Metal Gear Solid HD Collection Review
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On 11/23/2011 at 12:00 PM by Julian Titus
This is a nearly-perfect HD collection of two of the best games in the Metal Gear series. Oh, and Peace Walker is in there, too.
If you're a fan of Metal Gear, this purchase is a no-brainer. If you're new to the series or only played MGS 4, there is plenty in this collection to love. Just keep in mind that these are older games and predate many improvements to the third person action genre.
With HD collections of our favorite games of the past becoming a regular occurrence, we here at PixlBit have been trying to decide how best to cover them. When reviewing an HD remake, do we do a normal critique of the original game? Do we evaluate the quality of the HD conversion and special features? Or is the answer found with a little of column “A” and a little of column “B”? Well, I’m going to try a little experiment with this review of Metal Gear Solid HD Collection, and hopefully you wonderful readers will let us know if this format works well for you.
What is it?
The Metal Gear Solid HD collection is a compilation of three games from Hideo Kojima’s critically-acclaimed stealth series (actually five, but we’ll get to that in a bit). You’ll get Metal Gear Solid 2: Sons of Liberty, Metal Gear Solid 3: Snake Eater, and the formerly PSP-exclusive Metal Gear Solid: Peace Walker. MGS 2 is possibly the most divisive game in the entire franchise for a number of reasons; chief among them is the fact that you only play as Solid Snake for the first couple hours of the game. After that, you’ll be in the sneaking suit of Raiden. For the record, I’ve always thought this was a bold and creative move, and I honestly like Raiden as a character. The other love it or hate it aspect of MGS 2 is the fact that so much of the story plays out through static codec screens. Prepare to watch a lot of green talking heads. Metal Gear Solid 2 introduced many gameplay elements to the series that remain today, like first person aiming, non-lethal combat options, and the ability to hang from ledges.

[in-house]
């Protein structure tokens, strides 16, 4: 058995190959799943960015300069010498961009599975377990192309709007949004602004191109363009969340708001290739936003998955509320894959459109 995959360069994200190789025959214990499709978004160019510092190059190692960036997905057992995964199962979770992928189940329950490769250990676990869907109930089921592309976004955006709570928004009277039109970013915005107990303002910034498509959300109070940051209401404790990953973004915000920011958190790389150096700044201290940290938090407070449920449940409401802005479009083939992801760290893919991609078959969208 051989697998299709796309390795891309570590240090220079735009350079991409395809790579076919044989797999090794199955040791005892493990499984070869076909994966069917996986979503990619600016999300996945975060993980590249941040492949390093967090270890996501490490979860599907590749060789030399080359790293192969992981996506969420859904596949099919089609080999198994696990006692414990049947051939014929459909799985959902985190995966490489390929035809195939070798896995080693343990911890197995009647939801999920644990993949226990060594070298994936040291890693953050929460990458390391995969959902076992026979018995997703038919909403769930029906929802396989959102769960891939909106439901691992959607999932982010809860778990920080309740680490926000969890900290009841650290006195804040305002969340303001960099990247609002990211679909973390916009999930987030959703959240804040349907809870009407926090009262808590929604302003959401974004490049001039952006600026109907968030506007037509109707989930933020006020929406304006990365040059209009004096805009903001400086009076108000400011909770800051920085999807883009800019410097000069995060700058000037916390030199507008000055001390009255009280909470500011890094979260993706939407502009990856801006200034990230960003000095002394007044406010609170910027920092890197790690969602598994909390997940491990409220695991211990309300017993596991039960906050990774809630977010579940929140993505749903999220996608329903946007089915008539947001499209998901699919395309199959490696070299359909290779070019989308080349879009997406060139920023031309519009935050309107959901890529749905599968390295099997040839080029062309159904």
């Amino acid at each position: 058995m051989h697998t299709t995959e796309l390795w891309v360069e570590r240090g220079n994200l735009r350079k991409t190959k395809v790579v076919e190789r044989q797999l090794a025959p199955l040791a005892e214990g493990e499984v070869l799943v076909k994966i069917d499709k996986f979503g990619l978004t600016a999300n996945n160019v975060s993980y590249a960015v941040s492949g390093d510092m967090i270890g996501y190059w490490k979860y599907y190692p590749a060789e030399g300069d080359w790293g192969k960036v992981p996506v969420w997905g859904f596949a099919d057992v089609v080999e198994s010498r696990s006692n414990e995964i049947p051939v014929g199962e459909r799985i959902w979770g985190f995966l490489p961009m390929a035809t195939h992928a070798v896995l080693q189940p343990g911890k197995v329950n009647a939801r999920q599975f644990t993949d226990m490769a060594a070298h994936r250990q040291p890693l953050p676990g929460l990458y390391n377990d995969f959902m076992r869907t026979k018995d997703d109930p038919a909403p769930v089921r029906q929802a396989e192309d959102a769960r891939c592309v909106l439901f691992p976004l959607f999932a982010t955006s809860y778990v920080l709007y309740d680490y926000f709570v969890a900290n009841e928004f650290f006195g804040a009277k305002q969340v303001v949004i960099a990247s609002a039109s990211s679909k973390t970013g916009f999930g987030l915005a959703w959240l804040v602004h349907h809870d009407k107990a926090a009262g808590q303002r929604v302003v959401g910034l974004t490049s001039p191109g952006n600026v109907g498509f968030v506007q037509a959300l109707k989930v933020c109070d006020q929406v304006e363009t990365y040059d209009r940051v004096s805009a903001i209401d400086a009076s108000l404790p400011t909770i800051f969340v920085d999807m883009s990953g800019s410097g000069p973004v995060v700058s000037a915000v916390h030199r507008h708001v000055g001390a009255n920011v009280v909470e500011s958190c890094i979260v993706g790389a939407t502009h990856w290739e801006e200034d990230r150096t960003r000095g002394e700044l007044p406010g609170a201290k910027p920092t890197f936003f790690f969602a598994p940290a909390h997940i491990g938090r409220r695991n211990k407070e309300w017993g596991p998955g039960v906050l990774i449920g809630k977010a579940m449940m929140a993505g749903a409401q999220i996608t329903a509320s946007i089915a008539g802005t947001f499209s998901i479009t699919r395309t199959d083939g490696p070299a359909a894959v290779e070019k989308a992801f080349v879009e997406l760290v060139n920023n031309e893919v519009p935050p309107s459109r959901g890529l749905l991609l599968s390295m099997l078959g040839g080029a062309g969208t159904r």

MGS 3: Snake Eater is actually a prequel to the first game and takes you all the way back in time to 1964. This game focuses on “Naked Snake” who later is known as Big Boss. Snake Eater is a tour de force, and in my opinion the reason to buy this collection. It may be my favorite game in the series, if not neck and neck with MGS 4: Guns of the Patriots. Snake Eater strikes a great balance between story and action and has some of the best boss fights in the series. MGS 3 is known for adding the deep and complex CQC (Close Quarters Combat) system as well as the camouflage index. As its title implies, there is also a survival element to the game, as you’ll have to hunt for food to keep your stamina up as you traverse the dangerous Soviet wilderness.